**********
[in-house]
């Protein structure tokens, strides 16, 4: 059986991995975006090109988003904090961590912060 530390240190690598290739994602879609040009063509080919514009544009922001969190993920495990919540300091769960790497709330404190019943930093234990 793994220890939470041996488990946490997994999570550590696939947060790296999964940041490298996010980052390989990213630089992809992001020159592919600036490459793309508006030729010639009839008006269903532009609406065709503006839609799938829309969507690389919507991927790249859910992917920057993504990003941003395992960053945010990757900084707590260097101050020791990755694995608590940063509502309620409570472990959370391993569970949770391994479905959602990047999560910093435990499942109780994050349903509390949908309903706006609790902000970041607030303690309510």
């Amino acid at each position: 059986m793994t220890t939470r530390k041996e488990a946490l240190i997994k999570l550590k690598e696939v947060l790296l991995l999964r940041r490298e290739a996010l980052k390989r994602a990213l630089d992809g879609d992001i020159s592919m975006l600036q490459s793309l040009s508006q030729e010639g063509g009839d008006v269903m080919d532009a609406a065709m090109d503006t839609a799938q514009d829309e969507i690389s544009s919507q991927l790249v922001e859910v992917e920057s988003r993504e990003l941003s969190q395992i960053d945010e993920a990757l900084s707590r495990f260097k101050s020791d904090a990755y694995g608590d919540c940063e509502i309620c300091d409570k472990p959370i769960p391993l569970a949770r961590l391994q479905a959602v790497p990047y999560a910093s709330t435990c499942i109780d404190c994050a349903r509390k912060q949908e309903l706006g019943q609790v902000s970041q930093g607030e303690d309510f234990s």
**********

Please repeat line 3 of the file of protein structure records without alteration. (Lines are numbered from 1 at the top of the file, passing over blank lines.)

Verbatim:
């Amino acid at each position: 059986m793994t220890t939470r530390k041996e488990a946490l240190i997994k999570l550590k690598e696939v947060l790296l991995l999964r940041r490298e290739a996010l980052k390989r994602a990213l630089d992809g879609d992001i020159s592919m975006l600036q490459s793309l040009s508006q030729e010639g063509g009839d008006v269903m080919d532009a609406a065709m090109d503006t839609a799938q514009d829309e969507i690389s544009s919507q991927l790249v922001e859910v992917e920057s988003r993504e990003l941003s969190q395992i960053d945010e993920a990757l900084s707590r495990f260097k101050s020791d904090a990755y694995g608590d919540c940063e509502i309620c300091d409570k472990p959370i769960p391993l569970a949770r961590l391994q479905a959602v790497p990047y999560a910093s709330t435990c499942i109780d404190c994050a349903r509390k912060q949908e309903l706006g019943q609790v902000s970041q930093g607030e303690d309510f234990s």